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Acute superior mesenteric artery occlusion

An acute superior mesenteric artery occlusion, which can then result in an acute mesenteric ischaemia, can be a life threatening event related to the artery supplying the majority of the small bowel and right side of the colon

Epidemiology 

An acute occlusion is an uncommon event that typically affect elderly patients, who are at increased risk of other cardiovascular events. 

Clinical presentation

Clinical presentation is variable and unfortunately often non-specific such that the diagnosis is not made for some time. It may be dramatic with acute onset severe abdominal pain, or less well defined 4.

Pathology

Acute occlusion can be due to a number of causes 3,4 :

  • embolic event: ~ 60%
  • acute in situ thrombosis superimposed on atherosclerosis: 30%
  • aortic dissection with involvement of the SMA origin
  • slow flow or idiopathic 

Risk factors therefore include:

  • advanced age
  • smoking
  • prothrombotic tendency
    • antiphospholipid antibodies, etc. 2
  • valvular/cardiac abnormalities
    • mechanical heart valve
    • atrial fibrillation
    • AMI
    • ventricular aneurysm
  • right to left shunt
    • PFO/ASD with paradoxical embolism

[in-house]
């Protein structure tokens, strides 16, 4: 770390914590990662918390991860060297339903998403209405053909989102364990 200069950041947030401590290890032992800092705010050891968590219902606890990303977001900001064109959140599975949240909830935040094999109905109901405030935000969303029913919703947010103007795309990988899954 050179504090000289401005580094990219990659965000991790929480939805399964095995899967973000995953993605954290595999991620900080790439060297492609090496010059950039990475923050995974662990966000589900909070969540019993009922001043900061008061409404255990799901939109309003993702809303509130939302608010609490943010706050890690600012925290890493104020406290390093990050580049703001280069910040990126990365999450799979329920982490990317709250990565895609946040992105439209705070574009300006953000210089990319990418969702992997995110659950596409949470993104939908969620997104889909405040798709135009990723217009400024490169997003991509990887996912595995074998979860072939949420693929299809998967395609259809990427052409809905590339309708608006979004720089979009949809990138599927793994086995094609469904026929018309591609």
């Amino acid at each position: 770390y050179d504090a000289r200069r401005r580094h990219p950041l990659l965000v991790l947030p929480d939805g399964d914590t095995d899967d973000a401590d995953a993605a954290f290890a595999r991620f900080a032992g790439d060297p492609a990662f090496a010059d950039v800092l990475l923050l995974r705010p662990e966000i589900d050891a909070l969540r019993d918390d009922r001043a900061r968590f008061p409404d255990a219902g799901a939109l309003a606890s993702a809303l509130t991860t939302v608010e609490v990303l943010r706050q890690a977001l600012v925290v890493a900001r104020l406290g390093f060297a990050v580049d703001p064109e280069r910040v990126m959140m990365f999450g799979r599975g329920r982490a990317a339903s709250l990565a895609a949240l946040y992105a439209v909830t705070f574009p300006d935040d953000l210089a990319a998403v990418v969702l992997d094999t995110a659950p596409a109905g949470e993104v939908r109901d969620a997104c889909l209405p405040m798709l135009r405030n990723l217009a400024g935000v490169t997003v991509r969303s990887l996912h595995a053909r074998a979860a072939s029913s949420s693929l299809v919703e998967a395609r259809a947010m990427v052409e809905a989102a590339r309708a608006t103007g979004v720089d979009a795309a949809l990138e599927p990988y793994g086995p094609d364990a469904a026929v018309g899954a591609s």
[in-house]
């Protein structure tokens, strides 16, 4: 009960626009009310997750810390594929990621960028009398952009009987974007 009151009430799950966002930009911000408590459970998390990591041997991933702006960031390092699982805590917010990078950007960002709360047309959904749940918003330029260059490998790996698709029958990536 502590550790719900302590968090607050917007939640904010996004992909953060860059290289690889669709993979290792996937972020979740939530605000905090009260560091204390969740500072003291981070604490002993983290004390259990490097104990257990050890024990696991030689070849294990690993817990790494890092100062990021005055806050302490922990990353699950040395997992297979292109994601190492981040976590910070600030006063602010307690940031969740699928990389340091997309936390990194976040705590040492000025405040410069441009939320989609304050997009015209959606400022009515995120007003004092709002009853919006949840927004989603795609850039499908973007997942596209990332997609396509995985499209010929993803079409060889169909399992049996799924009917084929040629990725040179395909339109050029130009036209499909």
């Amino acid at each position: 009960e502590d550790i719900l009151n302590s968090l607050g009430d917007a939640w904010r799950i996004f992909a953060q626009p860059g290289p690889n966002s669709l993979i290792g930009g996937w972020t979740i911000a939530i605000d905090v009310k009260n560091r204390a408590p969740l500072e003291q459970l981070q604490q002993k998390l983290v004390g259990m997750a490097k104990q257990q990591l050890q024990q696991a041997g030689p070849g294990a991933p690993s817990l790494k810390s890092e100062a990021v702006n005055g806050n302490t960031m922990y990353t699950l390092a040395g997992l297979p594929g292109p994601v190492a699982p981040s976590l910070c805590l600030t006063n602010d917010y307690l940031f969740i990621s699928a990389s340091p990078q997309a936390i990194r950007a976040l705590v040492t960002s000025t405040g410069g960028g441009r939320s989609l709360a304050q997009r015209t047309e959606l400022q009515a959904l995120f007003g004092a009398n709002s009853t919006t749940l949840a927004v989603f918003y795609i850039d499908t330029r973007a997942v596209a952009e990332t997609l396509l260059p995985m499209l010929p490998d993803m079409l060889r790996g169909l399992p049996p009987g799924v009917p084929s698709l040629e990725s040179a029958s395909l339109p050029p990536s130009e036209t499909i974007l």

Radiographic features

CT

Computed tomography is widely accepted as the first line imaging technique in this evaluation7 due to its speed, widespread availability and ability to diagnose other causes of acute abdominal pain.

Technique

For a discussion on CT technique refer to intestinal ischaemia article. 

Findings

Findings in acute superior mesenteric artery occlusion include:

  • lack of enhancement of the lumen of the SMA and/or its branches
    • embolism lodgement location varies
  • bowel wall
    • thickness
      • variable
      • in pure arterial occlusion wall may be thinned (aka paper-thin wall) due to  loss of intestinal muscular tone and absence of blood  6
      • thickened wall may also be present but does not correlate with severity 6
    • enhancement absent
    • once necrotic mural gas may be present (pneumatosis intestinalis
  • ileus
  • free fluid
  • portal venous or intrahepatic gas
  • free intra abdominal gas
Ultrasound

Ultrasound is able to demonstrate normal flow in both SMA and SMV, but is incapable of assessing side branches or the bowel wall. It has little role in the acute management of this condition.

Angiography

Although once the gold standard for diagnosis, increasingly it is reserved for those patients deemed to perhaps benefit from endovascular intervention.

Treatment and prognosis

An acute SMA occlusion has a mortality of over 60-80% despite treatment 3,5. Treatment options include 4:

  • endovascular thrombectomy
  • intraluminal papaverine
  • surgical thrombectomy +/- resection of infarcted bowel

Differential diagnosis

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